The interests and well being of each client are paramount within a context that acknowledges and preserves the sanctity and interconnection of all life and living systems.
2.2 – Principles
This means that members will:
a) Honour the trust placed in them by clients.
b) Provide a safe working environment and take actions to protect clients from harm.
c) Take responsibility for establishing and maintaining the professional boundaries between themselves and the client.
d) Recognise the power differential implicit in every practitioner/client relationship and manage that appropriately.
2.3 – Practice Guidelines
a) Members will not engage in sexual or romantic activity with clients and will avoid sexual or romantic relationships with former clients where discussions in supervision indicate free and informed consent may be compromised.
b) Members will not exploit the intimacy made possible by any professional relationships.
c) Members will not facilitate any activity that might suggest, foster or reinforce sexual relationships between clients.
d) Members will maintain clear boundaries between themselves and close friends, relatives and employees who may seek assistance from them.
e) Members will bring to their supervisor any inclination to consider any relationship with a client other than the professional relationship.
f) Members will refer clients when they cannot assist them and will endeavour to verify the competence and integrity of the person to whom they refer a client.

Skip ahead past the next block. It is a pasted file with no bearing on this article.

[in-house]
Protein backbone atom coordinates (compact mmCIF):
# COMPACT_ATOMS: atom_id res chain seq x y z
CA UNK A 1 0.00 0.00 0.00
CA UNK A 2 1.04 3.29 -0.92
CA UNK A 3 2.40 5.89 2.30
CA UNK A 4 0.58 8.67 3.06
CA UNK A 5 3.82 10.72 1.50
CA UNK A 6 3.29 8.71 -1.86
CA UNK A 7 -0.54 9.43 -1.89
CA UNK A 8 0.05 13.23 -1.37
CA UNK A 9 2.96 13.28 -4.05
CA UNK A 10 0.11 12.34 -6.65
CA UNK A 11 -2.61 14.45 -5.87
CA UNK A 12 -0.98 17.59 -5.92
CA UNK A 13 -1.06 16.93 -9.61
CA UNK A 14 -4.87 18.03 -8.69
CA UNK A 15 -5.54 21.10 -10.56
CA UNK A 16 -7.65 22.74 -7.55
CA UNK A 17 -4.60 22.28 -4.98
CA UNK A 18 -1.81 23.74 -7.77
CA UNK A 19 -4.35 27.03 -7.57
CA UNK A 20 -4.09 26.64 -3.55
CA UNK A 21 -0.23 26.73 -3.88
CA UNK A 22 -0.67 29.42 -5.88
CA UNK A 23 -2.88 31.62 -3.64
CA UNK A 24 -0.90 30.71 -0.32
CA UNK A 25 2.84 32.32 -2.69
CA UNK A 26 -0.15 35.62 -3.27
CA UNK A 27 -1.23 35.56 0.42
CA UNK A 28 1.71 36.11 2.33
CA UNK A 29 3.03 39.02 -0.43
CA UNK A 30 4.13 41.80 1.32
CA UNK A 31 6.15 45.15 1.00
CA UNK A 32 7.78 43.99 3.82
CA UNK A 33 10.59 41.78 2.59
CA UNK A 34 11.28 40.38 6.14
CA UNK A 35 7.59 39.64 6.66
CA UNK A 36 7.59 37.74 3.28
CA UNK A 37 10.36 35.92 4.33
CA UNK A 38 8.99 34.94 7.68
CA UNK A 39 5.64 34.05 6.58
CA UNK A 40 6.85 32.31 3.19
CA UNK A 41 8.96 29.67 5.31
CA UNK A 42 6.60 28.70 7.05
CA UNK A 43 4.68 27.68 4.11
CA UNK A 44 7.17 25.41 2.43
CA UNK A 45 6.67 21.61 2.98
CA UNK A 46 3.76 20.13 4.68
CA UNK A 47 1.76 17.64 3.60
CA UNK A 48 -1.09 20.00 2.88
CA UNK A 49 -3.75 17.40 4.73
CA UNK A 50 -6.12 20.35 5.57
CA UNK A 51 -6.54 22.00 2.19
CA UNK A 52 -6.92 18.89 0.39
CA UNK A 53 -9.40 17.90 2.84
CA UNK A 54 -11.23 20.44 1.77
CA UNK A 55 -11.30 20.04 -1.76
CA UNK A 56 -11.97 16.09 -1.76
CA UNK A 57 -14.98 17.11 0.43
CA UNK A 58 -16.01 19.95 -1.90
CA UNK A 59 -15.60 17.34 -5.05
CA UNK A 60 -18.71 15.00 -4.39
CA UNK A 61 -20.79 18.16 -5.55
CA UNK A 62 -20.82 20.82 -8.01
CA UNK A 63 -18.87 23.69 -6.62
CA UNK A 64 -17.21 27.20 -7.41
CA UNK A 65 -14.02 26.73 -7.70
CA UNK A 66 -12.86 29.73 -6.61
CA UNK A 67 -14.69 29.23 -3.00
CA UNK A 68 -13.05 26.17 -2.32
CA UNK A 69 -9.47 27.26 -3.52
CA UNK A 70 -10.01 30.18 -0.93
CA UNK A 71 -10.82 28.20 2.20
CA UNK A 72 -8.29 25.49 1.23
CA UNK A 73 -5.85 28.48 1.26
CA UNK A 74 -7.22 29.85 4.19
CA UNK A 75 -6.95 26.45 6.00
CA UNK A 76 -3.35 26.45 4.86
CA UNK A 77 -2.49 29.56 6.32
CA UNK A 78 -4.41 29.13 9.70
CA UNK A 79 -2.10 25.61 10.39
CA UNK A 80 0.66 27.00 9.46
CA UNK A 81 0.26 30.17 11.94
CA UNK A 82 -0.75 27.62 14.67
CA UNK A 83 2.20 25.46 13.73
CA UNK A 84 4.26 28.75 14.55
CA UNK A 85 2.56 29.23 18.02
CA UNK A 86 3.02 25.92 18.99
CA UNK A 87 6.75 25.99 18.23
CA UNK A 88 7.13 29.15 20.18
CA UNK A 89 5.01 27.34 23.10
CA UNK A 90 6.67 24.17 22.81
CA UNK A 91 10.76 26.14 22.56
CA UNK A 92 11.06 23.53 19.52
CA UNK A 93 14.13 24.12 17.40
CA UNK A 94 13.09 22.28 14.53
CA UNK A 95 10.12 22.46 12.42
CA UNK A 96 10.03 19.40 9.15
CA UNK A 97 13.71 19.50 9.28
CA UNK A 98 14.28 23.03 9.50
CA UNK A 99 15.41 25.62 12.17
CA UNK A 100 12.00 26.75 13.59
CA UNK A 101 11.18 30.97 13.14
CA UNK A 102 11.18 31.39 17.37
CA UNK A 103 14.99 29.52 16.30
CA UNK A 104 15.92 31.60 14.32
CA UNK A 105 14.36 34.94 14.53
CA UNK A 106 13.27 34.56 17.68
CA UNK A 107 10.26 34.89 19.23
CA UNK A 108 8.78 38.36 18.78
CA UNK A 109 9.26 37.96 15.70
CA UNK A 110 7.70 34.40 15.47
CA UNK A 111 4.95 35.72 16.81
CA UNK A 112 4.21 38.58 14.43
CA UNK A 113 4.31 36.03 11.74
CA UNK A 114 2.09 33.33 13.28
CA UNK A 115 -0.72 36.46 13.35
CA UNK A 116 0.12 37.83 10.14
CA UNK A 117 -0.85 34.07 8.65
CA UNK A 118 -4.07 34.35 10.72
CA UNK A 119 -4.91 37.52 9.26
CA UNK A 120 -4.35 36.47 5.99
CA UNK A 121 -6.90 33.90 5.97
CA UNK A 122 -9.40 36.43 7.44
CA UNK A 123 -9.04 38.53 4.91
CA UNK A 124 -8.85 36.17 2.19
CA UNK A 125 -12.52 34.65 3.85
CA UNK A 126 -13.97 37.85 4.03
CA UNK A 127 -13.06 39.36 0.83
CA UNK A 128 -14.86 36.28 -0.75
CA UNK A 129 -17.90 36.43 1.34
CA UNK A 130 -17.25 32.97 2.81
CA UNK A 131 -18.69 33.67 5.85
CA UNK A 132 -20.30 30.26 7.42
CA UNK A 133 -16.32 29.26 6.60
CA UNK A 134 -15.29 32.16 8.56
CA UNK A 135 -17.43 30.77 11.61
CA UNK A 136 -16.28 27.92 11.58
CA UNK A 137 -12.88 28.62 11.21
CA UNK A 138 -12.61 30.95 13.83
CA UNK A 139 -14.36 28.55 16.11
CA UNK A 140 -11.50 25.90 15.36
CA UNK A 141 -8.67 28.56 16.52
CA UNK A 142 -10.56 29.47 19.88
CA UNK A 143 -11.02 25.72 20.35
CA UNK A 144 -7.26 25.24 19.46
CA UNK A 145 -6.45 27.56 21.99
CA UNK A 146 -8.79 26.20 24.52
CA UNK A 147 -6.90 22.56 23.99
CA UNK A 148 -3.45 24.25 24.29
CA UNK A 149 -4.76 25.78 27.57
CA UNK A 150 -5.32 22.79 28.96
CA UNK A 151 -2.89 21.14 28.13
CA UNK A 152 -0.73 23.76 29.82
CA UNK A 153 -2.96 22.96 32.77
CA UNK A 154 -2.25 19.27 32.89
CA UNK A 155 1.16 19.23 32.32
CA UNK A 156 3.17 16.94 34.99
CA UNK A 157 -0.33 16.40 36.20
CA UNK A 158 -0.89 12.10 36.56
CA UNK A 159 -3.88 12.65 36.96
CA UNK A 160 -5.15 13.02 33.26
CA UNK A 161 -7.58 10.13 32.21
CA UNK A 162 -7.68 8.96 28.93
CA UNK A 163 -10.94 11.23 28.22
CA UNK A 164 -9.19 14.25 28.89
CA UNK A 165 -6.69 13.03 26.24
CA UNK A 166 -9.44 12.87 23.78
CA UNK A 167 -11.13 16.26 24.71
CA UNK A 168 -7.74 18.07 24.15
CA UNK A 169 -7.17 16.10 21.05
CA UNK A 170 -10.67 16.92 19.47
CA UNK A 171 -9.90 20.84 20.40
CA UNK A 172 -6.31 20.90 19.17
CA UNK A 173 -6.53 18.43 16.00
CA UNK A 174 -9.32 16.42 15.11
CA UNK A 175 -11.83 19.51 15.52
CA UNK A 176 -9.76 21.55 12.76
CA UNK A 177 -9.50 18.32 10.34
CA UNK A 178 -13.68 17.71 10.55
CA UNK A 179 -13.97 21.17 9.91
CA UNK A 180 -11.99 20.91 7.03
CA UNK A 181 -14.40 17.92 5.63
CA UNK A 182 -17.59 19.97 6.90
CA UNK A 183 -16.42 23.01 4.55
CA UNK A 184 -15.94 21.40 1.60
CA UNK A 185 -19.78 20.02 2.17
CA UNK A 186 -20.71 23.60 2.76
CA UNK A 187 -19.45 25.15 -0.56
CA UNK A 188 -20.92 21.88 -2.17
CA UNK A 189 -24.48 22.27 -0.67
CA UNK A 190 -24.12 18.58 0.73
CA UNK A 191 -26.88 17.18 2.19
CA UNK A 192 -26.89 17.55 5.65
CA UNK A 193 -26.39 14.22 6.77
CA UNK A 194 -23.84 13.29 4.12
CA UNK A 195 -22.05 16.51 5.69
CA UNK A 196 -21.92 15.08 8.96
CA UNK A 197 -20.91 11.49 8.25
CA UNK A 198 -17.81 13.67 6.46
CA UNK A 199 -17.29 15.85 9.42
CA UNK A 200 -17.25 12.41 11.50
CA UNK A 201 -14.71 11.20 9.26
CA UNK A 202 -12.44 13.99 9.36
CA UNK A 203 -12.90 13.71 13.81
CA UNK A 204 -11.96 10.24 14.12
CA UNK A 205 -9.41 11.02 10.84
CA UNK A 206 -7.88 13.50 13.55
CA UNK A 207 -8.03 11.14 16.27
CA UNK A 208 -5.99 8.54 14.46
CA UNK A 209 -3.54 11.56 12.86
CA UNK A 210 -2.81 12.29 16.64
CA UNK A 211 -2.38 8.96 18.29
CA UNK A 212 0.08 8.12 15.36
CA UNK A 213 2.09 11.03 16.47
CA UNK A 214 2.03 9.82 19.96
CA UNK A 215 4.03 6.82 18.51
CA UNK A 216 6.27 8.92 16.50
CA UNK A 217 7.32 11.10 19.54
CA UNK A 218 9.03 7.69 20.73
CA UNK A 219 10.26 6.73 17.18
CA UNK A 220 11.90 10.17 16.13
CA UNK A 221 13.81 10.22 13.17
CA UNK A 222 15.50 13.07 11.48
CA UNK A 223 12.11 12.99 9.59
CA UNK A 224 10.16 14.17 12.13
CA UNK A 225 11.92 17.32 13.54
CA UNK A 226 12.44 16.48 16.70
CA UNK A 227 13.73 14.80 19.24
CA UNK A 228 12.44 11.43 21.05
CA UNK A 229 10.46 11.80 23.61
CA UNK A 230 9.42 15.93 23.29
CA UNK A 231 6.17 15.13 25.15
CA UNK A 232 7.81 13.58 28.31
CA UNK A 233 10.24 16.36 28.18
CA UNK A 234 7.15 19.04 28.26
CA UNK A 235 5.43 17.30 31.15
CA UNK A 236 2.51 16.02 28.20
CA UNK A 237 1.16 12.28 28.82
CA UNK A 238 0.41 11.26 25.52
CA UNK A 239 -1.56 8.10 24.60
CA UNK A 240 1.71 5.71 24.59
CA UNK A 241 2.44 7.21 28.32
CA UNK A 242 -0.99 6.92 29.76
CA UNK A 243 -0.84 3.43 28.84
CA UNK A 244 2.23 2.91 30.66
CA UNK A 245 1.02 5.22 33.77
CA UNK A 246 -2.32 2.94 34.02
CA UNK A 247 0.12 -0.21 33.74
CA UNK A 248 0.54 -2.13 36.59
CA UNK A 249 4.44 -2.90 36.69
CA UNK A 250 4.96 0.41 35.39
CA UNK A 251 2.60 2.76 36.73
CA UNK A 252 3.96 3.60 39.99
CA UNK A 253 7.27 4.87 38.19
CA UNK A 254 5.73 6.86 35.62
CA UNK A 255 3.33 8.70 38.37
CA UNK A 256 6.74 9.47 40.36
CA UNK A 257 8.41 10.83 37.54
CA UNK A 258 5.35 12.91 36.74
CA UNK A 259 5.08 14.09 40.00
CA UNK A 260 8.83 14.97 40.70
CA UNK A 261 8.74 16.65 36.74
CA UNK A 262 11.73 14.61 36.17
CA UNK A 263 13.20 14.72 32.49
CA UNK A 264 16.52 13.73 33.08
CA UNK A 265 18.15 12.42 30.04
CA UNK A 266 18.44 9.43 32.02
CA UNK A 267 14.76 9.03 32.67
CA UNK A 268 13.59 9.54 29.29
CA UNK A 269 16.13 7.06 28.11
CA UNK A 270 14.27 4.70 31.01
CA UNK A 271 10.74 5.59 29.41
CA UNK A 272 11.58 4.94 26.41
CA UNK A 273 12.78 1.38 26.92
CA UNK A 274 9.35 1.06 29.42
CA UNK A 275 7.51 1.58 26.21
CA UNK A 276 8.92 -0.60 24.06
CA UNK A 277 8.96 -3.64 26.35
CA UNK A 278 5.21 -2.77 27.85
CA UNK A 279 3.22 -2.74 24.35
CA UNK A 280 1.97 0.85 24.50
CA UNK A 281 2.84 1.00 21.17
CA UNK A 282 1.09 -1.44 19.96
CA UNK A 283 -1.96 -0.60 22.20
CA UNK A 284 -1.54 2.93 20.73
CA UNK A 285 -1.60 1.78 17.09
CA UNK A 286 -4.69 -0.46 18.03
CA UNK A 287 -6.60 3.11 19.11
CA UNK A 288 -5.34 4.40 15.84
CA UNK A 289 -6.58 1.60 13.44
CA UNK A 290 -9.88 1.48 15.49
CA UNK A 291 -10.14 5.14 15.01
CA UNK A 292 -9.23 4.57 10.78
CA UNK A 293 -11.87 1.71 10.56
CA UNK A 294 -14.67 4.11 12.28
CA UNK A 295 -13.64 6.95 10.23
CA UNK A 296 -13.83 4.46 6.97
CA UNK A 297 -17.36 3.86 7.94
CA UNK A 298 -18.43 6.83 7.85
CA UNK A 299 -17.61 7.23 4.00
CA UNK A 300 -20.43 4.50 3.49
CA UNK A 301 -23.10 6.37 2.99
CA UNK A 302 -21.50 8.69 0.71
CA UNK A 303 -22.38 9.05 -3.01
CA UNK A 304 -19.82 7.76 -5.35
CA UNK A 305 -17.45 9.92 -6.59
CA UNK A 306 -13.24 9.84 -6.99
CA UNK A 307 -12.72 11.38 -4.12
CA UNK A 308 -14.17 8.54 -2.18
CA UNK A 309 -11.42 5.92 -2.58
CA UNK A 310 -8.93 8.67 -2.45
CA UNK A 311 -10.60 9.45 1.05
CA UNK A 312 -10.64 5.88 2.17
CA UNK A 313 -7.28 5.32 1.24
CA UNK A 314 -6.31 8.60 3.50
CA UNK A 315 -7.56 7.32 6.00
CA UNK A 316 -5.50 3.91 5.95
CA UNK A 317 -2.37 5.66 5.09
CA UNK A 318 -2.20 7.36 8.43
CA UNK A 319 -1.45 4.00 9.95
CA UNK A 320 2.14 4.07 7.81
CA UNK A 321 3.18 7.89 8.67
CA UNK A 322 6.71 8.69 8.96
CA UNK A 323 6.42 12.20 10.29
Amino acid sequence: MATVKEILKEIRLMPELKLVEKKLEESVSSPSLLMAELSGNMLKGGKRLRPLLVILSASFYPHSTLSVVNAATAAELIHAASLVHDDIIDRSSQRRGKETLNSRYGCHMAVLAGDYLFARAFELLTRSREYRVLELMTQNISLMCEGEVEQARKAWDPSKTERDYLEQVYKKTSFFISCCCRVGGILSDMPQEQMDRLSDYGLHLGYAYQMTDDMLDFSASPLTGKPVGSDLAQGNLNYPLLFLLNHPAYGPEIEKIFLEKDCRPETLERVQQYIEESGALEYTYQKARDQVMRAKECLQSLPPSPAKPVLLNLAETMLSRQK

g) Members will continue to be responsible for a client until work is either finished or a referral has been provided.
h) Members will alert appropriate authorities and third parties in the event of a risk to client or public safety in the immediate or foreseeable future, informing the client where appropriate.
i) Members will offer their services without favouritism when working with more than one party eg. couples.
j) Members will take reasonable steps to ensure that clients suffer neither physical nor psychological harm during counselling/therapy, while accepting that distress may be an inevitable part of the process.
3. Valuing Difference
3.1 – Value Statement
Each client is valued for their individuality and what this brings to the whole. Members will work with clients in ways that are meaningful to the client’s life with reference to race, religious and spiritual beliefs, political beliefs, nationality, cultural background, age, gender, ability, socio-economic status and sexual orientation.
This means that members will:
a) Have respect for the uniqueness and dignity of clients and treat them with courtesy and fairness.